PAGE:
Tamagoyaki makes me nostalgic. For picnics, instead of potato salad and barbecue chicken, my mom would make musubi and pack tamagoyaki and takuan pickles, each in separate aluminum foil packages. We’d eat without utensils and lick the takuan juices before they dribbled down our hands. We’d nibble at the rice that would stick to our fingers.
Tamagoyaki (or tamago) is also my sushi finisher. My strategy for ordering sushi is similar to reading a good novel: I start with the foundation (like maguro) and work my way towards the climactic peak (ikura, my favorite). Then I always, always end with tamago (no rice, just the tamago). It’s sweet and cold, so in my mind it’s the sushi equivalent for dessert.
They say you can judge a good sushi restaurant by how good their tamago is. Why? Because tamago can be second tier to fish and easily overlooked. But if your chef makes it right, you can assess the level of attention that’s going into the rest of the food.
They’re supposed to be in the shape of a brick, but look—mine are triangles. My layers might be uneven and my pan a little too hot, but it takes practice and I’m making this on my 10″ nonstick. I have a ways to go in honing my skills, but for what it’s worth, it tasted great—just like my mom’s.
Adapted from ぜひ覚えたいおかず
Makes 2 servings
3 Tbsp. dashi
2 1/2 Tbsp. sugar
1 tsp. shoyu
1/5 tsp. salt
1 tsp sake
Combine the dashi, sugar, shoyu, salt, and sake in a small bowl and whisk until sugar is dissolved. Crack the eggs in a bowl and, using chopsticks, beat the eggs carefully so you don’t create air bubbles. It’s easy to do this if you keep the tips of your chopsticks touching the bottom of the bowl as you combine. Once thoroughly mixed, add the dashi mixture and stir, again being careful not to create bubbles.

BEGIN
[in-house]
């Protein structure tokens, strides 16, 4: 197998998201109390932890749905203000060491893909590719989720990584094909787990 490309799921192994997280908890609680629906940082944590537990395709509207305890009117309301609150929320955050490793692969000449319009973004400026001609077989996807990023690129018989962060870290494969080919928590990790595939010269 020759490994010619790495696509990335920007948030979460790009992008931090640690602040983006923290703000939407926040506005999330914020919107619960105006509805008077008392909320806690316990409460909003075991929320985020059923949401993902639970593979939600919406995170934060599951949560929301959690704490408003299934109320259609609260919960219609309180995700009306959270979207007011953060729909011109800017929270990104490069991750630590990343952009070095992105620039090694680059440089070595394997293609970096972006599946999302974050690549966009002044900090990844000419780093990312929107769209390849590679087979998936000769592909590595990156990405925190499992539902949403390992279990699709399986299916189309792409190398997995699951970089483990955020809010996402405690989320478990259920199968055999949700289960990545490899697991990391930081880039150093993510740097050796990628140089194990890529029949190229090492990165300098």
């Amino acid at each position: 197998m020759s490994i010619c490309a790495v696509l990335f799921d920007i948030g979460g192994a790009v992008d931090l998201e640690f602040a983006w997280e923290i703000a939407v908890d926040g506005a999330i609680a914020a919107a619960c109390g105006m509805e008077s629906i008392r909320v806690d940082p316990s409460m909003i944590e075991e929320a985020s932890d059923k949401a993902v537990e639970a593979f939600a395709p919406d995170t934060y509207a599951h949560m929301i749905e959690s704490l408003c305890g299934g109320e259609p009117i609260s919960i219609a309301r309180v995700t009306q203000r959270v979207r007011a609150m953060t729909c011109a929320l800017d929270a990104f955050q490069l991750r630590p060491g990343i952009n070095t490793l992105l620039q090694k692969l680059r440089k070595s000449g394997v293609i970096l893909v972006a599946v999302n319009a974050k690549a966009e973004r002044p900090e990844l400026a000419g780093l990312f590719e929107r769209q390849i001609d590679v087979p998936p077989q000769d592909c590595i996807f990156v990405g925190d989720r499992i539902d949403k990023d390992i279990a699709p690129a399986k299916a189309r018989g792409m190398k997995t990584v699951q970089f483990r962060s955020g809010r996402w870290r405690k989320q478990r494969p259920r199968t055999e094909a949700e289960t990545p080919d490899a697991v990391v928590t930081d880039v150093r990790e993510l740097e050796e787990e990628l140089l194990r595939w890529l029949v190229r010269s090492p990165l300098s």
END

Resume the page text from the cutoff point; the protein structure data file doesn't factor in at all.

Heat a tamagoyaki pan or a 10″ nonstick skillet over a medium flame. Once hot, add about a teaspoon of oil. Tilt it around and use a small section of a paper towel to spread the oil evenly and wipe excess. Too much oil is not good, but you want to be sure the egg will come off easily.
Pour about 1/5 or 1/6 of the egg mixture into the pan and tilt it around so there’s an even coat, like making a crepe. As it cooks, if air bubbles pop up, pierce them with your chopsticks. Moving quickly, loosen the edges of the egg and begin to fold over, starting at the far end and rolling towards you. When rolling, take time on each side so that the egg will stick as its cooked. Once you’ve rolled the egg, slide it to the opposite side of the pan farthest away from you.
Pour another 1/5 or 1/6 of the egg mixture and lift the previously cooked egg and tilt the pan so the egg mixture goes underneath it. Again, begin to roll the egg towards you. Once you roll all the way towards you, slide the entire cooked egg to the opposite side of the pan and repeat until you finish with all the egg mixture.
Wait to cool a little before cutting into 1-inch slices.